News & Insights
The Specifics Of Tax Increment Financing
May 27th, 2022
Tax increment financing (TIF) started in the 1950s as an urban renewal strategy and is now one of the country’s most commonly used economic development tools. Municipalities use TIF districts to fund capital improvement projects by capturing the increase in property tax revenue within the established TIF district.
State legislation allows municipalities to create four specialized organizations that can generate and use TIF revenues. While the duration and specifics of a TIF district vary from municipality to municipality and project to project, the basic concepts remain the same.
- Tax increment base – The total appraised value of all taxable real property within the district for the year in which the district was created (the base year).
- Captured appraised value – The total appraised value of all taxable real property within the district for that year, less the tax increment base.
- Annual property tax increment – The amount of property taxes levied and collected for that year on the captured appraised value.
Four Types of TIF Districts
Downtown Development Authority (DDA)
The governing body creates a DDA for the following purposes:
- Increase property tax valuations in its business district
- Halt property value deterioration
- Eliminate the causes of deterioration
- Promote economic growth
The governing body is only allowed one DDA. The governing body first identifies the area it desires to designate as a “downtown district” and finds that the above purposes are necessary within the district. Once the DDA has been established, TIF revenues can be captured on local property taxes (except schools). Captured revenues may only be used for projects within a development area of the identified district. The project must be for a public benefit and have an adopted development and tax increment financing plan in place.
Tax Increment Finance Authority (TIFA)
TIFA was available before January 1, 1989, and has been replaced by the Local Development Financing Authority. TIFA districts created before 1989 cannot be expanded to include additional land.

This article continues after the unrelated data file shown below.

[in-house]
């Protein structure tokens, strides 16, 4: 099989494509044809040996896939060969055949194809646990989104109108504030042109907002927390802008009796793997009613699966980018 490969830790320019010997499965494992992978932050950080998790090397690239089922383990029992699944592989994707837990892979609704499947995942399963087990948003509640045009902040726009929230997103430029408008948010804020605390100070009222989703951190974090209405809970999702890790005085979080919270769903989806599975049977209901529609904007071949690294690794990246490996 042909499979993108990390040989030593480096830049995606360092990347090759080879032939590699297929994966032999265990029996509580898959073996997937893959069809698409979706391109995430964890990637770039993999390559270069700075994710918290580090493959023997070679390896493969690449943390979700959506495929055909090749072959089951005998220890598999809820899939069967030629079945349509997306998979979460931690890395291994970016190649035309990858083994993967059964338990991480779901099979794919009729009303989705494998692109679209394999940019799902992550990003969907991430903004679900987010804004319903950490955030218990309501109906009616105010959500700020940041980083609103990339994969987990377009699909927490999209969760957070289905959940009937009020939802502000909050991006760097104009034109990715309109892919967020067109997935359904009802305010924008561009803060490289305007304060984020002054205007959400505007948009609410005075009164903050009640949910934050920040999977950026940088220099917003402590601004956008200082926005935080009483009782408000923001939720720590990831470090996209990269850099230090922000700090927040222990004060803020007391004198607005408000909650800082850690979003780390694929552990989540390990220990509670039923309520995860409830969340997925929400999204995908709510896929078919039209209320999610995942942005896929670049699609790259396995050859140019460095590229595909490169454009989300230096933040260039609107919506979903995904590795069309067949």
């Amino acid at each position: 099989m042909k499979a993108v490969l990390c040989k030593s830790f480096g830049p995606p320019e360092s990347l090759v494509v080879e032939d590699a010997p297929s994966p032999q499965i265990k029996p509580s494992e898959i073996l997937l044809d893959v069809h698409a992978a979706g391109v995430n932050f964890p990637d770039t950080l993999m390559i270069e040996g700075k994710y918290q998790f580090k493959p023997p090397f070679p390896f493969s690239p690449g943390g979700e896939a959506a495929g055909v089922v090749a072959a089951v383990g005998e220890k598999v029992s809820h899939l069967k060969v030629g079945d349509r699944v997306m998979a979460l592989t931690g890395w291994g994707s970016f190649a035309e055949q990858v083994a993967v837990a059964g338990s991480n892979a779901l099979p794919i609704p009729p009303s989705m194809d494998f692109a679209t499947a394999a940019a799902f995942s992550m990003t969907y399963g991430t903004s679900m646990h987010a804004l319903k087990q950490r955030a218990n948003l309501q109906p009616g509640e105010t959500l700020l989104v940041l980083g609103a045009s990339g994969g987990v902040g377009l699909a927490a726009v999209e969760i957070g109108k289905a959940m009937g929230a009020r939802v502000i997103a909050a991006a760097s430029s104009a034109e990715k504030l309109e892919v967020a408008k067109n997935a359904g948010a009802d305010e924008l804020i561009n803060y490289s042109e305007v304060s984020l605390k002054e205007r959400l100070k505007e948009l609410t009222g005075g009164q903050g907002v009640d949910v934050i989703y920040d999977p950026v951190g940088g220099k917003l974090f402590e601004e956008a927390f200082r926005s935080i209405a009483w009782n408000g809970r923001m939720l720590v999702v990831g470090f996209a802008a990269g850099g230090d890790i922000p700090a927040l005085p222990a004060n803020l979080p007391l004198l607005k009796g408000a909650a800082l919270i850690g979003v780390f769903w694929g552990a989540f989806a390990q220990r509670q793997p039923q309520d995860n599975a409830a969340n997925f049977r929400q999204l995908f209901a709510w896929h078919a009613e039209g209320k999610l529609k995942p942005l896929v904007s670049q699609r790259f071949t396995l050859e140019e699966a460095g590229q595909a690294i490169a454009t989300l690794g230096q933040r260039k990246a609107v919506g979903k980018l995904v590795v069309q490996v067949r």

TIFA districts were created for the following purposes:
- Halt decline in property values
- Increase property tax values
- Eliminate the causes of property tax declines
- Promote growth within the TIFA district
Public facilities, including streets, plazas, pedestrian malls, and any improvements to that, including furniture, beautification, parks, parking facilities, schools, libraries, and other public institutions, are considered eligible projects and subject to a development plan.
The financial benefits of a TIFA are similar to those of a DDA. Establishing a TIFA allows the district to capture local property taxes (except schools). However, TIF revenues generated can only be expended within the development area and only for the improvements and public facilities outlined in the approved plan.
Local Development Financing Authority (LDFA)
The LDFA replaced TIFA in 1989. A governing body can create one LDFA for the following purposes:
- Encourage local development
- Prevent conditions of unemployment
- Promote growth
LDFA is to be used for the benefit of industrial property within the district, whose primary purpose is included in the following:
- Manufacturing or processing of goods or materials
- Agricultural processing
- High technology activity for research, product development engineering, laboratory testing, or development of industrial technology
- Production of energy
A significant difference with an LDFA is that governing bodies of other taxing authorities can exempt, by resolution, the capture of their taxes.
Once established and the development plan implemented, tax increments resulting from the improvements in eligible properties accrue to the LDFA to be used as required by the development plan.
Brownfield Redevelopment Authority (BRA)
A municipality establishes BRA districts to generate financing to conduct environmental response activities to industrial or commercial properties in the community with environmental contamination. The goal is to revert such properties to productive economic use.
Municipalities can have multiple BRA districts and capture both state and local taxes under certain circumstances. For example, a BRA may establish a local site remediation revolving fund to hold excess captured taxes and later use those funds to conduct eligible activities at other properties in a zone established by the municipality.
All four districts require annual reporting to the State Tax Commission.
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